“When you witness a certain type of injustice, you become angry, and when a fight comes, you fight. In 1967, when the war was at its worst, people had no jobs and no homes. There was no way to provide for their families other than to farm. People who had worked jobs for years were forced to farm to survive. My family began planting crops like yam, rice and cocoyam to feed people. I remember watching over the rice fields, while singing songs to chase away the hungry crows that tried to eat the crops, doing all this with the fear of invasion in the back of my mind. After more refugees arrived than could be housed, my father opened a hotel to accommodate them, and in front of the hotel, I ran a little store for my mother. It was at that store that I first learned to give correct change, and discovered my love for marketing.

“By about 1968, people refused to go to the war, because so many deaths had occurred, and the Biafran military officers began to conscript people into the war. My father was the community leader, and he had a lot of people to care for. A group of people arrived at the refugee camp to steal food, and my father asked them to leave. Out of anger they returned in the dead of the night to capture him, and take him to the war. My father was abducted, and was on his way to war to be killed. I thought I would never see him again. But a former student of his recognized him, and sent him back to the camp to continue his work there.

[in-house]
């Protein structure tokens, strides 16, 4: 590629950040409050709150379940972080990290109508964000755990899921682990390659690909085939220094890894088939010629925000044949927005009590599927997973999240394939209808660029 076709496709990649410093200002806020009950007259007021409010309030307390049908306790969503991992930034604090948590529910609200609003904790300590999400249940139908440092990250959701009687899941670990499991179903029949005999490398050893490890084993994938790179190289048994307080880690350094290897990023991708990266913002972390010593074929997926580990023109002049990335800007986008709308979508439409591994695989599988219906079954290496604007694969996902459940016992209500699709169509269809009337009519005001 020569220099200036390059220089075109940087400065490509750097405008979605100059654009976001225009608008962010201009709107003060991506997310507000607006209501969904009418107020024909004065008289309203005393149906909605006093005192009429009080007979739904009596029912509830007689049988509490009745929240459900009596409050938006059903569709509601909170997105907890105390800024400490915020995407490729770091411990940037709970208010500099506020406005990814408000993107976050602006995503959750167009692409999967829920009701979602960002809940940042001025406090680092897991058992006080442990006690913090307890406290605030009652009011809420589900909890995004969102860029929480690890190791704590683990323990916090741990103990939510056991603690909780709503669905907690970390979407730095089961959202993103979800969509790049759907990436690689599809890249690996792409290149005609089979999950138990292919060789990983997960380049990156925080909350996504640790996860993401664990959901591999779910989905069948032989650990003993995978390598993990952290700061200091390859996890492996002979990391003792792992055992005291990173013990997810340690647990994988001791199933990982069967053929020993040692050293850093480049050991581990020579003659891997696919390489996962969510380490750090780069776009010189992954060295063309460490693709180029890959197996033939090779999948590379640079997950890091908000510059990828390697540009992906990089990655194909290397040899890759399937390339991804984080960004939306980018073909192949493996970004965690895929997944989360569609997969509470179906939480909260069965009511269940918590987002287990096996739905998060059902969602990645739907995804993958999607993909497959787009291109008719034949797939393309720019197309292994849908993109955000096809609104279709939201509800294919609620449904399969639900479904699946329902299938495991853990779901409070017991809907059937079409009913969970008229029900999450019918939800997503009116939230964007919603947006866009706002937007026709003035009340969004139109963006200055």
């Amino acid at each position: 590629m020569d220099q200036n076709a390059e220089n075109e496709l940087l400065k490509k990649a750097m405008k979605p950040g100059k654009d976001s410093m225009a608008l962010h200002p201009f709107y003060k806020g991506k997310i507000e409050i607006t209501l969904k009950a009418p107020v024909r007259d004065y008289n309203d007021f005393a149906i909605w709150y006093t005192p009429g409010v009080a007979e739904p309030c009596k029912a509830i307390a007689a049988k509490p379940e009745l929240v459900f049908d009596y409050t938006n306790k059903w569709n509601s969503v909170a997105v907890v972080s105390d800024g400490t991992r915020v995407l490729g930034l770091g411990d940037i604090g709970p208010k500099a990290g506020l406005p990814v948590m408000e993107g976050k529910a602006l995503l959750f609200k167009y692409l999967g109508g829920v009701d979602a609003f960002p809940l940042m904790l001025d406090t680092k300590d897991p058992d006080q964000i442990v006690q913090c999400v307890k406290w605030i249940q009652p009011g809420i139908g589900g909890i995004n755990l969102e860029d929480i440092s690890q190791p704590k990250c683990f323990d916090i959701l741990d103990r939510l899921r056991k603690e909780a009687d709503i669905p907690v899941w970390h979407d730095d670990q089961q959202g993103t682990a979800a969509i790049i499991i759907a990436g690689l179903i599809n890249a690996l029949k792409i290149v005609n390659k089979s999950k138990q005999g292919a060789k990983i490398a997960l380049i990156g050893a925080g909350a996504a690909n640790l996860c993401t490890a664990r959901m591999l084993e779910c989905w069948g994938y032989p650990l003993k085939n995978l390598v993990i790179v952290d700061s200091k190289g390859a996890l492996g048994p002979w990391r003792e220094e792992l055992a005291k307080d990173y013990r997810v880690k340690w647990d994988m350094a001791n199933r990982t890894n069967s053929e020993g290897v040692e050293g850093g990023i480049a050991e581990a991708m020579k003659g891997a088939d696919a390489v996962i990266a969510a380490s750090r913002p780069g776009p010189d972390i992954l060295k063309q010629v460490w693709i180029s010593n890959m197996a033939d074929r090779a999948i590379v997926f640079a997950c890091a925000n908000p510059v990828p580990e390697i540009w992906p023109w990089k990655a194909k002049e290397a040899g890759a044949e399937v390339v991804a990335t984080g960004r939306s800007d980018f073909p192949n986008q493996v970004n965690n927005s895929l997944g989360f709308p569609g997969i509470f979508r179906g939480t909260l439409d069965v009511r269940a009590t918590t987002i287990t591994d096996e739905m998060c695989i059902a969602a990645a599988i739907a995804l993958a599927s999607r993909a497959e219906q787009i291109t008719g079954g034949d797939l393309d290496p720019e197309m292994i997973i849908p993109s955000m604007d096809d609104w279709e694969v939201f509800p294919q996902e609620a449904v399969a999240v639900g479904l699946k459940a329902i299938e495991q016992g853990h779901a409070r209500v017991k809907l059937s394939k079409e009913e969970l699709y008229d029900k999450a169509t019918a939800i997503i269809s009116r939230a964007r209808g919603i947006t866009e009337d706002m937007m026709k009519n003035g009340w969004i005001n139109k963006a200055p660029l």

“Biafra held on for as long as it could, but the opposition was very powerful. The country made blockades to restrict any form of aid to Biafran refugees; they said that hunger was also a weapon of war. They starved people to get them to surrender; and children developed terrible diseases and died, because there was no longer anything to eat. The war was bad: it destroyed people, and it killed innocent men and women fighting for their lives.